Liberated into the online virtual spaces through digitalization, video media has become an omnipresent part of our lives. Simultaneously, the videographic method for conducting and expressing ethnographic research has received increasing attention in the field of consumer culture theory (CCT). Yet, as is the usual case with nascent and still marginal research orientations, the publications about the method have been relatively descriptive, and thus have not explored the potential of the approach from a philosophical perspective. This dissertation addresses this gap and develops a possible ontology and epistemology for conducting and expressing research on video media. How is videographic expression different compared to text and photography? What could it be like to experience it? While such a philosophical account of essence(s) in video work in CCT calls for establishment, there is also a need to further consider issues about the production of videographic research on a workbench level, i.e. what the production of such visual ethnographic research is like. In this study an epistemology of videographic relation is constructed, in a bricolage fashion, by adapting ‘postmodern’ perspectives from ‘poststructuralist’, ‘radical humanist’ and a Deleuzian ‘superior empiricist’ perspectives. This Deleuzian approach eschews the objectifying and Cartesian logic of representation and any correspondence between video and a reality that is often attributed to the videographic image. Instead, I will present possibilities for evocative relations of affect and embodiment that have the potential to emancipate thought and thus constitute an efficacious relation towards the world. Adopting key notions from Deleuzian philosophy of cinematography, I will also provide concrete approaches from my three earlier videographic projects, in order to bring these abstract notions into practice by utilizing various aesthetics of the moving image, thus extending the toolkit of aspiring videography researchers in CCT.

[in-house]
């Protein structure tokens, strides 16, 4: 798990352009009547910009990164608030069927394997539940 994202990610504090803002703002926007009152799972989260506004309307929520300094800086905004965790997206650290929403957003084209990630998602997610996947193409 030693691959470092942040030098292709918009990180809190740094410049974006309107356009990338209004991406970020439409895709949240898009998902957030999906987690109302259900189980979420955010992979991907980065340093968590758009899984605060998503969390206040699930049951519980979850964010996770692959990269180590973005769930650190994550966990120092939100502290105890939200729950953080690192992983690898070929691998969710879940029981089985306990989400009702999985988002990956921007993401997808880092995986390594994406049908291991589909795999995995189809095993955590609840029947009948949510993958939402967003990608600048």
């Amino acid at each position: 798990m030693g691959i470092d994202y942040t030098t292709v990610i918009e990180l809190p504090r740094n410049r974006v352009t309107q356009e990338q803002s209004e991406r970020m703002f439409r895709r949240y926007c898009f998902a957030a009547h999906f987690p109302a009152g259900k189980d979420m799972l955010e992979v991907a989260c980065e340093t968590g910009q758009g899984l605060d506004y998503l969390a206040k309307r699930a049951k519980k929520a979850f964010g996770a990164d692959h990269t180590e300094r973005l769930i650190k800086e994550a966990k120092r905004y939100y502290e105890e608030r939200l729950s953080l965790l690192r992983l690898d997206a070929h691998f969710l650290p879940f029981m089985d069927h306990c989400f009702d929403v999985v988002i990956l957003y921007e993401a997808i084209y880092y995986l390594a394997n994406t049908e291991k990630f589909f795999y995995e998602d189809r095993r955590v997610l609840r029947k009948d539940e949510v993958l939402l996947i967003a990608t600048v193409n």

|Translated title of the contribution||Videography in consumer culture theory : an account of essence(s) and production|
|Publication status||Published - 2012|
|MoE publication type||G4 Doctoral dissertation (monograph)|